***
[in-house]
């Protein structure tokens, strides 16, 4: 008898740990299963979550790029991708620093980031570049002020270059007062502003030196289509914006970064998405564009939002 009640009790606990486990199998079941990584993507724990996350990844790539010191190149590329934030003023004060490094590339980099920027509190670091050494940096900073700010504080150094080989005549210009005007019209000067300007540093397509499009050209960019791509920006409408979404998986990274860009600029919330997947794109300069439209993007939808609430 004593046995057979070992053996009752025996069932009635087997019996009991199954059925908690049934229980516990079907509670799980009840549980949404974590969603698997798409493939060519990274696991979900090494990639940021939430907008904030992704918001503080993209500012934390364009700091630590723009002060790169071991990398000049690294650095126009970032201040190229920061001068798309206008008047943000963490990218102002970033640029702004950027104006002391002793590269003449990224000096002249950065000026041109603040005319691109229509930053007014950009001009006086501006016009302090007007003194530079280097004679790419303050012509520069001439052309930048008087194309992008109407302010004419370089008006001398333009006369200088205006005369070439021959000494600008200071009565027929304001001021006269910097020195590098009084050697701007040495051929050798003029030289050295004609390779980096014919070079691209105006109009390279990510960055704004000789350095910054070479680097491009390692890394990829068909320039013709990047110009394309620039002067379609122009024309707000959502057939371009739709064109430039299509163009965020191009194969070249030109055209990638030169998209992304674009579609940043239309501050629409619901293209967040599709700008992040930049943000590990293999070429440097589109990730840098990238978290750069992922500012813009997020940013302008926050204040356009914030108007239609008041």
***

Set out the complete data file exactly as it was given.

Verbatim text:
[in-house]
């Protein structure tokens, strides 16, 4: 008898740990299963979550790029991708620093980031570049002020270059007062502003030196289509914006970064998405564009939002 009640009790606990486990199998079941990584993507724990996350990844790539010191190149590329934030003023004060490094590339980099920027509190670091050494940096900073700010504080150094080989005549210009005007019209000067300007540093397509499009050209960019791509920006409408979404998986990274860009600029919330997947794109300069439209993007939808609430 004593046995057979070992053996009752025996069932009635087997019996009991199954059925908690049934229980516990079907509670799980009840549980949404974590969603698997798409493939060519990274696991979900090494990639940021939430907008904030992704918001503080993209500012934390364009700091630590723009002060790169071991990398000049690294650095126009970032201040190229920061001068798309206008008047943000963490990218102002970033640029702004950027104006002391002793590269003449990224000096002249950065000026041109603040005319691109229509930053007014950009001009006086501006016009302090007007003194530079280097004679790419303050012509520069001439052309930048008087194309992008109407302010004419370089008006001398333009006369200088205006005369070439021959000494600008200071009565027929304001001021006269910097020195590098009084050697701007040495051929050798003029030289050295004609390779980096014919070079691209105006109009390279990510960055704004000789350095910054070479680097491009390692890394990829068909320039013709990047110009394309620039002067379609122009024309707000959502057939371009739709064109430039299509163009965020191009194969070249030109055209990638030169998209992304674009579609940043239309501050629409619901293209967040599709700008992040930049943000590990293999070429440097589109990730840098990238978290750069992922500012813009997020940013302008926050204040356009914030108007239609008041």